On this basis, Rav Baron explains Rashi’s comments.  He writes that God pointed to Aharon’s initial kindling of the menorah as an example of his unique stature.  The twelve nesi’im offered special sacrifices to celebrate the Mishkan’s inauguration, but what effected the consecration of the altar was the service of the kohanim who tended to the sacrifices – not the nesi’im’s gesture.  Just as the menorah’s consecration required specifically Aharon’s kindling, likewise, the altar’s formal consecration was effected specifically by Aharon and his sons, and not by the tribal leaders.  And thus although Aharon did not offer special sacrifices along with the other nesi’im, he was reassured with the knowledge that the formal consecration of the altar – like that of the menorah – was effected only by the kohanim.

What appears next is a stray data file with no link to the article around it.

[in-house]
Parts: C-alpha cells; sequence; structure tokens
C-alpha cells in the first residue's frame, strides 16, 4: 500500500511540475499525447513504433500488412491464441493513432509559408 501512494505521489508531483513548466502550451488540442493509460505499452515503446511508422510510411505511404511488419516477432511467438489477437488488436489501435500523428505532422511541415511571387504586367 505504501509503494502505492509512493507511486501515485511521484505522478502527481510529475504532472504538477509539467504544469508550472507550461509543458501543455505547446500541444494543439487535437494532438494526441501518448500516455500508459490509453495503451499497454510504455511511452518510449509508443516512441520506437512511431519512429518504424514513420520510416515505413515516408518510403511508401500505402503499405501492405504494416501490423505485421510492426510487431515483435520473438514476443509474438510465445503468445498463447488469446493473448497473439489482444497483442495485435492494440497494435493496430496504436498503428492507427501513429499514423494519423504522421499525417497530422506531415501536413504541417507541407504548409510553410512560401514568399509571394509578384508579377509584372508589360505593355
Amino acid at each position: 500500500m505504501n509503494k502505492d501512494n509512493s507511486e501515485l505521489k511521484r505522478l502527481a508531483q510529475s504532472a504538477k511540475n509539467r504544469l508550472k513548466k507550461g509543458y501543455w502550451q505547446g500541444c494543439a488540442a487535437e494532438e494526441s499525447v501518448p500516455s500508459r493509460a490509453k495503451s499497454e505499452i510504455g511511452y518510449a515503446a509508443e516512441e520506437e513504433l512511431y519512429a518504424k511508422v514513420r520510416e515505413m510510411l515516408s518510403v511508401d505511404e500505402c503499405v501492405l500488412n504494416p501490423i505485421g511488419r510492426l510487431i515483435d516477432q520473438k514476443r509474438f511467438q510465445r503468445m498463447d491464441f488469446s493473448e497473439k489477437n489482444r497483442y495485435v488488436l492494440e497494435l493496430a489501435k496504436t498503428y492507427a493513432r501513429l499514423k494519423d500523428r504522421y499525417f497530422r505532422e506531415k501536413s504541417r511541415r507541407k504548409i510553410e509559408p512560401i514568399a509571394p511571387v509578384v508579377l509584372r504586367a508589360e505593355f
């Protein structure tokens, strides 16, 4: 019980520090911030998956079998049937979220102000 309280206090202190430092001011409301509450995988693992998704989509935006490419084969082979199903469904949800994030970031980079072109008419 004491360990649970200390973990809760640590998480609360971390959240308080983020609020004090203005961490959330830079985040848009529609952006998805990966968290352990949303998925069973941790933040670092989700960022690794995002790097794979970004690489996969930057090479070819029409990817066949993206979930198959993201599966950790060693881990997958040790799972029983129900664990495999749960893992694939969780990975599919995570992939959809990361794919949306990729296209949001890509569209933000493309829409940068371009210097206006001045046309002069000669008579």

Rashi, in one of the more famous passages in his Torah commentary, writes that Aharon felt dismayed over his exclusion from the chanukat ha-nesi’im – the special sacrifices offered by the tribal leaders to celebrate the consecration of the Mishkan.  The leader of every tribe except Aharon’s, Levi, participated in this celebration, and so Aharon felt distressed.  God sought to reassure Aharon by reminding him of the privilege he was granted to kindle the menorah each day.  Already the Ramban raised the question of why Aharon, who was selected as the kohen gadol, and whose tribe was designated for the exclusive role of tending to the Mishkan, should feel slighted over his exclusion from the chanukat ha-nesi’im.